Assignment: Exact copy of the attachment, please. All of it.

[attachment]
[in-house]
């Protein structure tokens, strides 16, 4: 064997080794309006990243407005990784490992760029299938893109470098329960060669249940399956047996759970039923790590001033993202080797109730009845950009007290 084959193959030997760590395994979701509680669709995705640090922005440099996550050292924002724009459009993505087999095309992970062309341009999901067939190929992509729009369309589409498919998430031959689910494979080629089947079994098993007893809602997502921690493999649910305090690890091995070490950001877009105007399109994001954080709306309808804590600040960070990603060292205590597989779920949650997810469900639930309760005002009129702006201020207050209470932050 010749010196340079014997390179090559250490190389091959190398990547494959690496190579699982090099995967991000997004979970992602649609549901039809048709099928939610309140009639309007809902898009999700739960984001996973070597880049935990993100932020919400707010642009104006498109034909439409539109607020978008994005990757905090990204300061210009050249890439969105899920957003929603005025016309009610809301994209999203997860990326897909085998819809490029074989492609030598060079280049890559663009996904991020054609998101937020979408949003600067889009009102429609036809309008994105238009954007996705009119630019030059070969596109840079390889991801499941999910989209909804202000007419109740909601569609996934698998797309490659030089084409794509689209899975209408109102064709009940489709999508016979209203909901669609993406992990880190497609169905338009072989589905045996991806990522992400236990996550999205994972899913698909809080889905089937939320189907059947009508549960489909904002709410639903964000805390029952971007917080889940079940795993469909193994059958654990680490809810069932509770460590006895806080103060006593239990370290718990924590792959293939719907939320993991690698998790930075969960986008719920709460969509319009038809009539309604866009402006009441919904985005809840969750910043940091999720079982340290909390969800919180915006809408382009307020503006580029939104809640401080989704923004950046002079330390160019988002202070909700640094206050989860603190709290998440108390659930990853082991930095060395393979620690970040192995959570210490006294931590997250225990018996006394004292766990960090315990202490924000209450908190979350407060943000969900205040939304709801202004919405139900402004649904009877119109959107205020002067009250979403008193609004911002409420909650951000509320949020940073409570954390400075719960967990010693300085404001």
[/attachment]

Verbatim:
[in-house]
């Protein structure tokens, strides 16, 4: 064997080794309006990243407005990784490992760029299938893109470098329960060669249940399956047996759970039923790590001033993202080797109730009845950009007290 084959193959030997760590395994979701509680669709995705640090922005440099996550050292924002724009459009993505087999095309992970062309341009999901067939190929992509729009369309589409498919998430031959689910494979080629089947079994098993007893809602997502921690493999649910305090690890091995070490950001877009105007399109994001954080709306309808804590600040960070990603060292205590597989779920949650997810469900639930309760005002009129702006201020207050209470932050 010749010196340079014997390179090559250490190389091959190398990547494959690496190579699982090099995967991000997004979970992602649609549901039809048709099928939610309140009639309007809902898009999700739960984001996973070597880049935990993100932020919400707010642009104006498109034909439409539109607020978008994005990757905090990204300061210009050249890439969105899920957003929603005025016309009610809301994209999203997860990326897909085998819809490029074989492609030598060079280049890559663009996904991020054609998101937020979408949003600067889009009102429609036809309008994105238009954007996705009119630019030059070969596109840079390889991801499941999910989209909804202000007419109740909601569609996934698998797309490659030089084409794509689209899975209408109102064709009940489709999508016979209203909901669609993406992990880190497609169905338009072989589905045996991806990522992400236990996550999205994972899913698909809080889905089937939320189907059947009508549960489909904002709410639903964000805390029952971007917080889940079940795993469909193994059958654990680490809810069932509770460590006895806080103060006593239990370290718990924590792959293939719907939320993991690698998790930075969960986008719920709460969509319009038809009539309604866009402006009441919904985005809840969750910043940091999720079982340290909390969800919180915006809408382009307020503006580029939104809640401080989704923004950046002079330390160019988002202070909700640094206050989860603190709290998440108390659930990853082991930095060395393979620690970040192995959570210490006294931590997250225990018996006394004292766990960090315990202490924000209450908190979350407060943000969900205040939304709801202004919405139900402004649904009877119109959107205020002067009250979403008193609004911002409420909650951000509320949020940073409570954390400075719960967990010693300085404001």